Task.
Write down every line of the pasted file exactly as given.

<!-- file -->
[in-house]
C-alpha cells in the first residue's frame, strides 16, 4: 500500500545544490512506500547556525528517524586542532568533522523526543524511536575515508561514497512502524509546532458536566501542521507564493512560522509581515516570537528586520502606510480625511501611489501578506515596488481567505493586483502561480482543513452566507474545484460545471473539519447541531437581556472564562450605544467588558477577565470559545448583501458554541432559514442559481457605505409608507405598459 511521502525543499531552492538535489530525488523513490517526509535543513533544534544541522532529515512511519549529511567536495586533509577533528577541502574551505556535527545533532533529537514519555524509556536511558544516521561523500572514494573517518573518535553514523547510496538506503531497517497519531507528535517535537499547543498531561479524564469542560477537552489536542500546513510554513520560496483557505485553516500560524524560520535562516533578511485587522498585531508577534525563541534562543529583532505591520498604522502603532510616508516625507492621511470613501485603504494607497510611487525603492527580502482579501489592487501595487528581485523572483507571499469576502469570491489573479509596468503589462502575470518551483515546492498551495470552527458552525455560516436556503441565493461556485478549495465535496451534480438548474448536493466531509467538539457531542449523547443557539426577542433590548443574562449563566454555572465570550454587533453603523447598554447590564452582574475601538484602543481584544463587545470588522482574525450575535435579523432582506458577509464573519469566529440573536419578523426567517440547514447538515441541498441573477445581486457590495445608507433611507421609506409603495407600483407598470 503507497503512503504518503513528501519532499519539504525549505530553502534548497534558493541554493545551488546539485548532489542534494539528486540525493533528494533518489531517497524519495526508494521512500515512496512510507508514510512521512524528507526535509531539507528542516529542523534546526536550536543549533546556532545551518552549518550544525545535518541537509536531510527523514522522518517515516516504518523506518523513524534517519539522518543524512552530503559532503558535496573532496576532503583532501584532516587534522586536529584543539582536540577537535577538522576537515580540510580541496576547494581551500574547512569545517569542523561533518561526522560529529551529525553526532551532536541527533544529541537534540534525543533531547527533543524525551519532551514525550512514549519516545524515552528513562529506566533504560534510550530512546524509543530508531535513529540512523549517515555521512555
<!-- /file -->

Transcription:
[in-house]
C-alpha cells in the first residue's frame, strides 16, 4: 500500500545544490512506500547556525528517524586542532568533522523526543524511536575515508561514497512502524509546532458536566501542521507564493512560522509581515516570537528586520502606510480625511501611489501578506515596488481567505493586483502561480482543513452566507474545484460545471473539519447541531437581556472564562450605544467588558477577565470559545448583501458554541432559514442559481457605505409608507405598459 511521502525543499531552492538535489530525488523513490517526509535543513533544534544541522532529515512511519549529511567536495586533509577533528577541502574551505556535527545533532533529537514519555524509556536511558544516521561523500572514494573517518573518535553514523547510496538506503531497517497519531507528535517535537499547543498531561479524564469542560477537552489536542500546513510554513520560496483557505485553516500560524524560520535562516533578511485587522498585531508577534525563541534562543529583532505591520498604522502603532510616508516625507492621511470613501485603504494607497510611487525603492527580502482579501489592487501595487528581485523572483507571499469576502469570491489573479509596468503589462502575470518551483515546492498551495470552527458552525455560516436556503441565493461556485478549495465535496451534480438548474448536493466531509467538539457531542449523547443557539426577542433590548443574562449563566454555572465570550454587533453603523447598554447590564452582574475601538484602543481584544463587545470588522482574525450575535435579523432582506458577509464573519469566529440573536419578523426567517440547514447538515441541498441573477445581486457590495445608507433611507421609506409603495407600483407598470 503507497503512503504518503513528501519532499519539504525549505530553502534548497534558493541554493545551488546539485548532489542534494539528486540525493533528494533518489531517497524519495526508494521512500515512496512510507508514510512521512524528507526535509531539507528542516529542523534546526536550536543549533546556532545551518552549518550544525545535518541537509536531510527523514522522518517515516516504518523506518523513524534517519539522518543524512552530503559532503558535496573532496576532503583532501584532516587534522586536529584543539582536540577537535577538522576537515580540510580541496576547494581551500574547512569545517569542523561533518561526522560529529551529525553526532551532536541527533544529541537534540534525543533531547527533543524525551519532551514525550512514549519516545524515552528513562529506566533504560534510550530512546524509543530508531535513529540512523549517515555521512555